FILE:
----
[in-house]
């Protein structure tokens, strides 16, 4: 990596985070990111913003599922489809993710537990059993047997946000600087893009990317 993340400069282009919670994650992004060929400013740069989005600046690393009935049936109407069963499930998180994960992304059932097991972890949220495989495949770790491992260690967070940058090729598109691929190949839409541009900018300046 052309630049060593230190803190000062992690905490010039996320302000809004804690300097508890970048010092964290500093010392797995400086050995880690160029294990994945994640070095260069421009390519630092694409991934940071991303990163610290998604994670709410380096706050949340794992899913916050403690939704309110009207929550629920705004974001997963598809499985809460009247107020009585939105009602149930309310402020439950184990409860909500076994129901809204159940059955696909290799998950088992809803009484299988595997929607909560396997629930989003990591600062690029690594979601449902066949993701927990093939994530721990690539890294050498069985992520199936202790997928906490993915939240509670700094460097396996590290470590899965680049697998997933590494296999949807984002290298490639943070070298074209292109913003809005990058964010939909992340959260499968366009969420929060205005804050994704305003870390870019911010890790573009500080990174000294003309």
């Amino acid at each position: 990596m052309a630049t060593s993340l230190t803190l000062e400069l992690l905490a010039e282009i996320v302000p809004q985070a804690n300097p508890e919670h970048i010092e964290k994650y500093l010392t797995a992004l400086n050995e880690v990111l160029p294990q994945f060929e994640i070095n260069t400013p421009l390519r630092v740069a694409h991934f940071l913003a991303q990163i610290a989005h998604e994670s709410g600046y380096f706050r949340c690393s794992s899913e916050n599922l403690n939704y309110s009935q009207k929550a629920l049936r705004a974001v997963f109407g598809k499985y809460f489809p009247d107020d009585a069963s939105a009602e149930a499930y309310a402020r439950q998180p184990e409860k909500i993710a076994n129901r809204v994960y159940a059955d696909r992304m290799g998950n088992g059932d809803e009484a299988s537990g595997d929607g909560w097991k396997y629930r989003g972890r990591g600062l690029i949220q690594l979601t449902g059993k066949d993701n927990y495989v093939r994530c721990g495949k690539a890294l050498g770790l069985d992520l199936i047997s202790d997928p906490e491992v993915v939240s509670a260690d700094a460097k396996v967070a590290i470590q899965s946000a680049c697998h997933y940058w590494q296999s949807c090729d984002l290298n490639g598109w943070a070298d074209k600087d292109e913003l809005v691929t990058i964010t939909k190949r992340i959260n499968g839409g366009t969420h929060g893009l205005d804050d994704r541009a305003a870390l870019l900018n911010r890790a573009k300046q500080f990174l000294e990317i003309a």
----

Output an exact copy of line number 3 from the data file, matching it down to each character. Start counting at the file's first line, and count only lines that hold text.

């Amino acid at each position: 990596m052309a630049t060593s993340l230190t803190l000062e400069l992690l905490a010039e282009i996320v302000p809004q985070a804690n300097p508890e919670h970048i010092e964290k994650y500093l010392t797995a992004l400086n050995e880690v990111l160029p294990q994945f060929e994640i070095n260069t400013p421009l390519r630092v740069a694409h991934f940071l913003a991303q990163i610290a989005h998604e994670s709410g600046y380096f706050r949340c690393s794992s899913e916050n599922l403690n939704y309110s009935q009207k929550a629920l049936r705004a974001v997963f109407g598809k499985y809460f489809p009247d107020d009585a069963s939105a009602e149930a499930y309310a402020r439950q998180p184990e409860k909500i993710a076994n129901r809204v994960y159940a059955d696909r992304m290799g998950n088992g059932d809803e009484a299988s537990g595997d929607g909560w097991k396997y629930r989003g972890r990591g600062l690029i949220q690594l979601t449902g059993k066949d993701n927990y495989v093939r994530c721990g495949k690539a890294l050498g770790l069985d992520l199936i047997s202790d997928p906490e491992v993915v939240s509670a260690d700094a460097k396996v967070a590290i470590q899965s946000a680049c697998h997933y940058w590494q296999s949807c090729d984002l290298n490639g598109w943070a070298d074209k600087d292109e913003l809005v691929t990058i964010t939909k190949r992340i959260n499968g839409g366009t969420h929060g893009l205005d804050d994704r541009a305003a870390l870019l900018n911010r890790a573009k300046q500080f990174l000294e990317i003309a």